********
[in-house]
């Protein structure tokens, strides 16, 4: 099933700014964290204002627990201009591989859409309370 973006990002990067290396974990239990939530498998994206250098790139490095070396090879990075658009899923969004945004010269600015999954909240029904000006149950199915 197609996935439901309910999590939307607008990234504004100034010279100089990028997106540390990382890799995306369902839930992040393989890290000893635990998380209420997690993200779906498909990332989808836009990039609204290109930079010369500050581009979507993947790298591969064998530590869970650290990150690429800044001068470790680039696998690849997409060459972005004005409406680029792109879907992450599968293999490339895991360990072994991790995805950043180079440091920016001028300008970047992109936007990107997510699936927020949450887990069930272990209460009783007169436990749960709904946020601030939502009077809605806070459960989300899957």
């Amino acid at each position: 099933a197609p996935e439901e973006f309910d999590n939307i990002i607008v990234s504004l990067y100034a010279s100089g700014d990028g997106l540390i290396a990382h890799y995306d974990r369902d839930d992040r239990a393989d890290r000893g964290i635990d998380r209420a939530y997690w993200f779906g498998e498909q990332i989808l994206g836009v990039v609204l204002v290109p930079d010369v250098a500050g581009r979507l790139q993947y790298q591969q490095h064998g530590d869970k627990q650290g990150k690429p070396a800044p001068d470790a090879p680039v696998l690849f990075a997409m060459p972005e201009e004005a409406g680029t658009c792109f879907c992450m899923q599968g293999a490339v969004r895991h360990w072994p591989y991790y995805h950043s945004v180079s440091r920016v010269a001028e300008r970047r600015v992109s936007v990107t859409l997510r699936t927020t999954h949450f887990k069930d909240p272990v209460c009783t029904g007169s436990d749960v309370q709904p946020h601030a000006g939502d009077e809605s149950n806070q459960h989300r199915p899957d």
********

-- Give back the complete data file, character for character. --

[in-house]
């Protein structure tokens, strides 16, 4: 099933700014964290204002627990201009591989859409309370 973006990002990067290396974990239990939530498998994206250098790139490095070396090879990075658009899923969004945004010269600015999954909240029904000006149950199915 197609996935439901309910999590939307607008990234504004100034010279100089990028997106540390990382890799995306369902839930992040393989890290000893635990998380209420997690993200779906498909990332989808836009990039609204290109930079010369500050581009979507993947790298591969064998530590869970650290990150690429800044001068470790680039696998690849997409060459972005004005409406680029792109879907992450599968293999490339895991360990072994991790995805950043180079440091920016001028300008970047992109936007990107997510699936927020949450887990069930272990209460009783007169436990749960709904946020601030939502009077809605806070459960989300899957």
């Amino acid at each position: 099933a197609p996935e439901e973006f309910d999590n939307i990002i607008v990234s504004l990067y100034a010279s100089g700014d990028g997106l540390i290396a990382h890799y995306d974990r369902d839930d992040r239990a393989d890290r000893g964290i635990d998380r209420a939530y997690w993200f779906g498998e498909q990332i989808l994206g836009v990039v609204l204002v290109p930079d010369v250098a500050g581009r979507l790139q993947y790298q591969q490095h064998g530590d869970k627990q650290g990150k690429p070396a800044p001068d470790a090879p680039v696998l690849f990075a997409m060459p972005e201009e004005a409406g680029t658009c792109f879907c992450m899923q599968g293999a490339v969004r895991h360990w072994p591989y991790y995805h950043s945004v180079s440091r920016v010269a001028e300008r970047r600015v992109s936007v990107t859409l997510r699936t927020t999954h949450f887990k069930d909240p272990v209460c009783t029904g007169s436990d749960v309370q709904p946020h601030a000006g939502d009077e809605s149950n806070q459960h989300r199915p899957d």